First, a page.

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A Case of You: Rachael Yamagata and the Modern Singer-Songwriter


The lights dim. She walks onto a bare stage and an eager crowd, filling up the seats of the Esplanade Concert Hall, bursts into a fervent applause. Her eyes grow warm and she blows kisses in response to the animated crowd, paving her path towards the piano. 

Rachael Yamagata plays the first chord of “Even So” before launching softly into her distinct tone — a pleasing husky element that holds us emotionally captive, her hypnotic vocals delved into an ardent vulnerability and honesty accompanied by her feminine strength. She had a raw quality we can’t help but admire. Rachael Yamagata’s concert on May 30, officially marking her sixth time here, still left the audience whistling and cheering for an anticipated encore. 

The Virginia-born performer not only left us yearning for more of her captivating voice but also for her engaging, witty humour that's easily gleaned from her personality. Her versatility, in terms of her music and vocal prowess, continuously earn her enthusiastic responses. Singapore is no exception. 

Yamagata truly possesses the skill to artistically construct a song from simple elements, and that’s all one really needs to be successful in the music industry, especially for those who aspire to be singer-songwriters. The role of the female singer-songwriter has become a mainstay in the conversation of modern music. 

Where they once started off at the bottom, they’ve tirelessly worked their way up amongst the most elite of musicians. In the context for a lot of pop music, songwriters would work for publishers — writing songs for particular artists, configuring the singer's voice or even shop it around for potential artists. Singer-songwriters, on the other hand, endeavour to form their own identity through their craft of making music on their own.

However, it was in the 1960s when the hierarchy of the music industry in regards to singer-songwriters started to blur, as a result of direct influence from the Beatles and Bob Dylan. These artists, in the eye of popular culture, pushed the boundaries of what music could sound like — how it didn’t have to consist of a pre-determined formula and instead permitted individualistic freedom, emotion and expression. This encouraged many others to strive for authenticity and individual expression in their music.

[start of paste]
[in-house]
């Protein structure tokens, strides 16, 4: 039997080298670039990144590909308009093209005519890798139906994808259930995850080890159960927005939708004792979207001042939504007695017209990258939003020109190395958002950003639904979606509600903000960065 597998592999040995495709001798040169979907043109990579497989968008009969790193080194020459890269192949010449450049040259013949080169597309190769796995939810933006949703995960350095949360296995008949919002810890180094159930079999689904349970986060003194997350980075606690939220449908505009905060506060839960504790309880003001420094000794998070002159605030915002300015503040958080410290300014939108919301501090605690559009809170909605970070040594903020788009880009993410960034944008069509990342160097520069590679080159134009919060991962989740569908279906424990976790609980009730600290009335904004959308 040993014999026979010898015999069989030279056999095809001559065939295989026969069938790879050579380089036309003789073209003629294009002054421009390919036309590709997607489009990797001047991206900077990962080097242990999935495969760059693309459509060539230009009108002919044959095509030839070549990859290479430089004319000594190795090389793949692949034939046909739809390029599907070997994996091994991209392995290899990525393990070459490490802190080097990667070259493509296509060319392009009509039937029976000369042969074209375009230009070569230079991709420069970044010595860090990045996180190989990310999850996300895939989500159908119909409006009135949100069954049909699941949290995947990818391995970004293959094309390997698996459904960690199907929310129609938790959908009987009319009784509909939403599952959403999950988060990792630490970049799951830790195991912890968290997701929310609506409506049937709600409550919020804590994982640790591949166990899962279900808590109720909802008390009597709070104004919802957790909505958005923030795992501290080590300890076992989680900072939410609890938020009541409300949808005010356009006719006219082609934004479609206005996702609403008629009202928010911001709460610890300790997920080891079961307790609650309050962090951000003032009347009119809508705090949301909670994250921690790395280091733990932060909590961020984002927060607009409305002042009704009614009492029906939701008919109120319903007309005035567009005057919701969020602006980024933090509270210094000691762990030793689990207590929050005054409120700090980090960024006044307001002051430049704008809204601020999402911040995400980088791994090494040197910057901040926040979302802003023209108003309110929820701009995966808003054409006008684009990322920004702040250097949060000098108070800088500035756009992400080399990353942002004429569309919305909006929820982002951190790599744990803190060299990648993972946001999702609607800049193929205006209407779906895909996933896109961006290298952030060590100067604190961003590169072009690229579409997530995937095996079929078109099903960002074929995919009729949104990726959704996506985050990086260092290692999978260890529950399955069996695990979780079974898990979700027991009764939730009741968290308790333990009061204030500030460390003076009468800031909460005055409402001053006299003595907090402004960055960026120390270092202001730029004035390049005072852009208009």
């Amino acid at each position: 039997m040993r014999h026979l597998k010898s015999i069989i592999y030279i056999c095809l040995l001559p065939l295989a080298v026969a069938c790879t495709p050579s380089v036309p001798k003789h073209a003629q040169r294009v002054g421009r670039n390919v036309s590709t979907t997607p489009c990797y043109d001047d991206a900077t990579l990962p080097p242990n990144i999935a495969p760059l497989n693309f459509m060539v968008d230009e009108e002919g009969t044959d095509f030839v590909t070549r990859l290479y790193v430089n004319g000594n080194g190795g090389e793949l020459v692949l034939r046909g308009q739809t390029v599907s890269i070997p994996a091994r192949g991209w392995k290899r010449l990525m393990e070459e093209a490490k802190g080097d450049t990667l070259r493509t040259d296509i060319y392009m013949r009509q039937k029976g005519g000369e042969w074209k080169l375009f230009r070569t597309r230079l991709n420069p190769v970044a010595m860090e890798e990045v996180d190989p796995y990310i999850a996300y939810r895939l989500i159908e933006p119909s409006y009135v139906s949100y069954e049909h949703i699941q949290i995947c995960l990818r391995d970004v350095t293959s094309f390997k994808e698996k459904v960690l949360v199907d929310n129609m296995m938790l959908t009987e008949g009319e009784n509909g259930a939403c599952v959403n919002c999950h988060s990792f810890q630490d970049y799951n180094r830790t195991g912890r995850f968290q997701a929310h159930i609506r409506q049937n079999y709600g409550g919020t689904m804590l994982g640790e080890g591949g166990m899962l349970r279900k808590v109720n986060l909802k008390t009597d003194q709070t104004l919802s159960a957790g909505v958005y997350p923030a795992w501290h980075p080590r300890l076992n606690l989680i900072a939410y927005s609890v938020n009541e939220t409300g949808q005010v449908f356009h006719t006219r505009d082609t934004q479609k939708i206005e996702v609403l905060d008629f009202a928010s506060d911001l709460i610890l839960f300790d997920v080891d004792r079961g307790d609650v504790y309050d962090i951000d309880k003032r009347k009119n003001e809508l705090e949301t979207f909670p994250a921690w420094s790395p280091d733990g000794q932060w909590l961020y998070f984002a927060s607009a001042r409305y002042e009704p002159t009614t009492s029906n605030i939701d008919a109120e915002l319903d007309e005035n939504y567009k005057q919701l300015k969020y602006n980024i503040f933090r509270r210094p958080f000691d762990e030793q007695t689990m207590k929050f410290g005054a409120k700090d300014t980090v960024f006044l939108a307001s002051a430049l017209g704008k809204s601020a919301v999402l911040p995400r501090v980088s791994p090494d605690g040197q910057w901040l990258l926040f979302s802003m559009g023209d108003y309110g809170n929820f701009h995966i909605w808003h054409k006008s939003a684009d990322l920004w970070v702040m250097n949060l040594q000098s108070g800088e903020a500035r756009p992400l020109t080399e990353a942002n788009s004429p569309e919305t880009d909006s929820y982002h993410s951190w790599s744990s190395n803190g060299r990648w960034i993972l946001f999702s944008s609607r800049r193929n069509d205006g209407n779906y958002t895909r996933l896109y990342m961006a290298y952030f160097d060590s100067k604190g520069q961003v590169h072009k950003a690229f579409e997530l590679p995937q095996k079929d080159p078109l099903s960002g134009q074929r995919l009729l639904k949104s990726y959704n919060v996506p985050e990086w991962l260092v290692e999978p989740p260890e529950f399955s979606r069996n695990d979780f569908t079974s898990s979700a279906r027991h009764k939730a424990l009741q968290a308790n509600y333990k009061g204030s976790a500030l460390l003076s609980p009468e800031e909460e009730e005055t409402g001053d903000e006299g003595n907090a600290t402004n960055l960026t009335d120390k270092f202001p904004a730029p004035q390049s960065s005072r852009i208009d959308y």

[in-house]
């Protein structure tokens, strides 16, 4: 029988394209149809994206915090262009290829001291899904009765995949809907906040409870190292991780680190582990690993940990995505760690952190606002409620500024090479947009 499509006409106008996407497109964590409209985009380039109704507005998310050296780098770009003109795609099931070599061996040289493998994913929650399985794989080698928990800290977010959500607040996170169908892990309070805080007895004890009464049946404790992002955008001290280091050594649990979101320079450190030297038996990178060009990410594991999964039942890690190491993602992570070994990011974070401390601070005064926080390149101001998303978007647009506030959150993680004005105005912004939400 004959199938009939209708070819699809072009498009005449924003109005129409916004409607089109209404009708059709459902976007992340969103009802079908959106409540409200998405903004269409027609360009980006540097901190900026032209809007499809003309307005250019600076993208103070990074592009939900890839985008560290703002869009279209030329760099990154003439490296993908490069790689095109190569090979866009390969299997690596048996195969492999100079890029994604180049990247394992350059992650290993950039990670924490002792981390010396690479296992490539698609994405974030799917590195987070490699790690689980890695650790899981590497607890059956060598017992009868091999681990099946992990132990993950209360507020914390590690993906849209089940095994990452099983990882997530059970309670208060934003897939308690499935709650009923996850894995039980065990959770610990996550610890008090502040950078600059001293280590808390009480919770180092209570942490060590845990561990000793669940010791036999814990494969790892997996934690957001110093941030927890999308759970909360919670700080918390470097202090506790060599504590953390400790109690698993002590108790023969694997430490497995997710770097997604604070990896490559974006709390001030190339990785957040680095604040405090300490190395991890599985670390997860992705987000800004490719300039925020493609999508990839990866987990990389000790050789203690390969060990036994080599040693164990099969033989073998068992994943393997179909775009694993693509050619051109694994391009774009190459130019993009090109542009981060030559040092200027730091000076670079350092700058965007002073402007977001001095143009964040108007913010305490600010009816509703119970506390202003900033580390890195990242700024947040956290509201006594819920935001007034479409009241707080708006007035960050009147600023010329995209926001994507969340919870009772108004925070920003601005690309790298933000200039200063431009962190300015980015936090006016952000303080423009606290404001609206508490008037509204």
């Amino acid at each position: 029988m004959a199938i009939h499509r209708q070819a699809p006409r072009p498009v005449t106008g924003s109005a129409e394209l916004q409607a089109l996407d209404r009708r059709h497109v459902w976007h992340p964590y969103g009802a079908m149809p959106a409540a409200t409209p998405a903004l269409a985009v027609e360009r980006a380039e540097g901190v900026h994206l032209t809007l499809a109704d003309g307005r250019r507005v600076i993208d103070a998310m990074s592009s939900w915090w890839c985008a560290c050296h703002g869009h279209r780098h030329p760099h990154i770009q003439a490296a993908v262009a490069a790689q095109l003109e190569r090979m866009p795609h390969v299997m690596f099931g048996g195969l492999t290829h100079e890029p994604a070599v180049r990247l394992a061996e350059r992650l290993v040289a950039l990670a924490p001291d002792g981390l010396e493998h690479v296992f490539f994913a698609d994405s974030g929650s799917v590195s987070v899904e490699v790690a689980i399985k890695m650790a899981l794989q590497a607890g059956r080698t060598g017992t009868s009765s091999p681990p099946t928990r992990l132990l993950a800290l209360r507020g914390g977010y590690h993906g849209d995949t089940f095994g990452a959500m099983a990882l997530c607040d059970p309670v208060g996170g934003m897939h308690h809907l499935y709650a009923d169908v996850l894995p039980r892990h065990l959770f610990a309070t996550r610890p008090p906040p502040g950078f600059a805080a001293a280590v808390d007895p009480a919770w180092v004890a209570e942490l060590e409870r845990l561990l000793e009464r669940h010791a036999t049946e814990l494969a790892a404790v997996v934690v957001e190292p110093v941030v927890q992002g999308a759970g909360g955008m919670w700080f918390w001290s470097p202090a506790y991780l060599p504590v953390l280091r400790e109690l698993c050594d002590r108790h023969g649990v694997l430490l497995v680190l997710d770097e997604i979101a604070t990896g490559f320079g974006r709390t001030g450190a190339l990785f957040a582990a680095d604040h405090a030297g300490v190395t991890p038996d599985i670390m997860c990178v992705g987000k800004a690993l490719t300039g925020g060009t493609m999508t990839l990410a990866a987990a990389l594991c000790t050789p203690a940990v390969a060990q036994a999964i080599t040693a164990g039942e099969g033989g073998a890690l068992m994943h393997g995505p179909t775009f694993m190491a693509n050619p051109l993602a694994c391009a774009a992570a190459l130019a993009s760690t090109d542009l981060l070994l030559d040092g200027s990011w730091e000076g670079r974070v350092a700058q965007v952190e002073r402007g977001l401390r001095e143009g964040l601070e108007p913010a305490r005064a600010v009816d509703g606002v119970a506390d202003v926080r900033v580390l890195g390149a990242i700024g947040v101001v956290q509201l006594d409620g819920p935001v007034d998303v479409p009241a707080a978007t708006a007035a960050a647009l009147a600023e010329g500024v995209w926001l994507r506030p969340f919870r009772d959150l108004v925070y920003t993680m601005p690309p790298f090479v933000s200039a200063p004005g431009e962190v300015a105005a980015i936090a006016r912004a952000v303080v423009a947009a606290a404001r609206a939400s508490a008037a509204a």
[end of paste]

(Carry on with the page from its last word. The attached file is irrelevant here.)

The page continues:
In the 70s, artists like Joni Mitchell and Patti Smith, in particular, were often driven by their political and social climate to produce some of the most heartrending and deeply personal compositions put to tape. Singer-songwriters in the 70s were more guitar-driven, focusing a lot more on the experimentation of their music — Patti Smith found solace in the extremities of volume while Joni indulged a fascination with the complexities of jazz. The guitar was a powerful tool, as Patti Smith would proclaim: "This guitar is the weapon of my generation, and this weapon is fucking friendly fire!"

 

 

(from L-R) Joni Mitchell, Patti Smith and Carole King, three of the most acclaimed and best-selling singer-songwriters of their generation.

Today, on the other hand, with the vast access of technology, there are modern singer-songwriters like Feist, Lykke Li and even FKA Twigs — adept to the recording studio, possessing production skills along with genre-bending songwriting that’s far removed from the singer-songwriters who topped charts only a few decades ago. 

Whilst they both venture into certain esoteric areas to fulfil the common aim of piecing together a worthwhile song, especially with the experimental predilections of Bjork or the careful evolution of PJ Harvey, the generation gap has taught these modern artists to put their acquired skills to use in distinct ways. With an increasing favour towards modern technology, singer-songwriters of today are almost, in a sense, obligated to utilise these advancements to enhance their music, although there are many who are sticking to their primary weapons like Courtney Barnett and Sharon van Etten.

 

Rachael Yamagata appears to be a tender blend of both. Although she undoubtedly belongs to the modern world of singer-songwriters on the timeline of things, her music doesn’t seem to be as technologically advanced as some other artists of today. She maintains her own style — fused with a touch of modern influences, sustaining a healthy dose of experimentation, it appends to her versatility and the simplicity of her music. Her focus lies in exuding a purely emotional appeal to her songs, relying on striking melancholic melodies and lyrics free from arty metaphors.

I think this is why Yamagata seems to have found her niche both within a wide demographic of listeners. Even though the evolution of her own music took a darker turn in Elephants…Teeth Sinking Into Heart, her natural persona augments her musical simplicity, especially when she sung “Elephants” a capella on Friday night — less of an artistic choice and more of Yamagata awkwardly admitting that she forgot how to perform the song on the piano. Her honesty paired with her wit drives her appeal — at least here in Singapore, reminding us of the significant role singer-songwriters have, and still do, in our society. 

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